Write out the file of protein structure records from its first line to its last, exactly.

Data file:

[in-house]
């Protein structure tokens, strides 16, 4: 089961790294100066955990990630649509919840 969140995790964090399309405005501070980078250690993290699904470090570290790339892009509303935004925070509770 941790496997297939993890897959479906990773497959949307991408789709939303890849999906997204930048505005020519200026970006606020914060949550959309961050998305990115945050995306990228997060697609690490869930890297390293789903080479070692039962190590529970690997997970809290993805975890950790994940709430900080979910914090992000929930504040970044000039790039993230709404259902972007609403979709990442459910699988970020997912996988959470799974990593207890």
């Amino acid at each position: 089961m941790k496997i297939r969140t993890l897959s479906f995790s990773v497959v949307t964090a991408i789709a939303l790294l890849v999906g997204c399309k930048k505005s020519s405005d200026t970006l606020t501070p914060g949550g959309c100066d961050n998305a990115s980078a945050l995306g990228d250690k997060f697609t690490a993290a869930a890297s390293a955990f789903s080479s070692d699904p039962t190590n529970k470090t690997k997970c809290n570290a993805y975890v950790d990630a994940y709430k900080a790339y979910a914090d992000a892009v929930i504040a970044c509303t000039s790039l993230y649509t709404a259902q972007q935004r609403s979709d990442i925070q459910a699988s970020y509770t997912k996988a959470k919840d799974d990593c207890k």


[in-house]
């Protein structure tokens, strides 16, 4: 089961790294100066955990990630649509919840 969140995790964090399309405005501070980078250690993290699904470090570290790339892009509303935004925070509770 941790496997297939993890897959479906990773497959949307991408789709939303890849999906997204930048505005020519200026970006606020914060949550959309961050998305990115945050995306990228997060697609690490869930890297390293789903080479070692039962190590529970690997997970809290993805975890950790994940709430900080979910914090992000929930504040970044000039790039993230709404259902972007609403979709990442459910699988970020997912996988959470799974990593207890």
């Amino acid at each position: 089961m941790k496997i297939r969140t993890l897959s479906f995790s990773v497959v949307t964090a991408i789709a939303l790294l890849v999906g997204c399309k930048k505005s020519s405005d200026t970006l606020t501070p914060g949550g959309c100066d961050n998305a990115s980078a945050l995306g990228d250690k997060f697609t690490a993290a869930a890297s390293a955990f789903s080479s070692d699904p039962t190590n529970k470090t690997k997970c809290n570290a993805y975890v950790d990630a994940y709430k900080a790339y979910a914090d992000a892009v929930i504040a970044c509303t000039s790039l993230y649509t709404a259902q972007q935004r609403s979709d990442i925070q459910a699988s970020y509770t997912k996988a959470k919840d799974d990593c207890k």